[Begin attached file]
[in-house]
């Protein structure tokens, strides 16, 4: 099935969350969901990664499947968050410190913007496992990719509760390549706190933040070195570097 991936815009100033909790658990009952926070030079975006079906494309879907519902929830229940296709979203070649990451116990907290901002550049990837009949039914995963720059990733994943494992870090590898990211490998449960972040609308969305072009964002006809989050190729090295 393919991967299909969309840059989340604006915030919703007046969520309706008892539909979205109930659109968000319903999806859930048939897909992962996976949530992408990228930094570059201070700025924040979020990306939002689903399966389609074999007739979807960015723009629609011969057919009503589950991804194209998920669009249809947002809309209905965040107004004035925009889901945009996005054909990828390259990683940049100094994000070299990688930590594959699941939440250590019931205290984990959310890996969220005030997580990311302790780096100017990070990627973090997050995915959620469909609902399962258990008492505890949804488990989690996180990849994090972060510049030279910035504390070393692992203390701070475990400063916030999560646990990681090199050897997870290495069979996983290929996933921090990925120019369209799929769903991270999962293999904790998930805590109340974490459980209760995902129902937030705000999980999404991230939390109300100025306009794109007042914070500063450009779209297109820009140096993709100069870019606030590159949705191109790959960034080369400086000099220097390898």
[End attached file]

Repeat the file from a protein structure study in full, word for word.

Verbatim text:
[in-house]
């Protein structure tokens, strides 16, 4: 099935969350969901990664499947968050410190913007496992990719509760390549706190933040070195570097 991936815009100033909790658990009952926070030079975006079906494309879907519902929830229940296709979203070649990451116990907290901002550049990837009949039914995963720059990733994943494992870090590898990211490998449960972040609308969305072009964002006809989050190729090295 393919991967299909969309840059989340604006915030919703007046969520309706008892539909979205109930659109968000319903999806859930048939897909992962996976949530992408990228930094570059201070700025924040979020990306939002689903399966389609074999007739979807960015723009629609011969057919009503589950991804194209998920669009249809947002809309209905965040107004004035925009889901945009996005054909990828390259990683940049100094994000070299990688930590594959699941939440250590019931205290984990959310890996969220005030997580990311302790780096100017990070990627973090997050995915959620469909609902399962258990008492505890949804488990989690996180990849994090972060510049030279910035504390070393692992203390701070475990400063916030999560646990990681090199050897997870290495069979996983290929996933921090990925120019369209799929769903991270999962293999904790998930805590109340974490459980209760995902129902937030705000999980999404991230939390109300100025306009794109007042914070500063450009779209297109820009140096993709100069870019606030590159949705191109790959960034080369400086000099220097390898």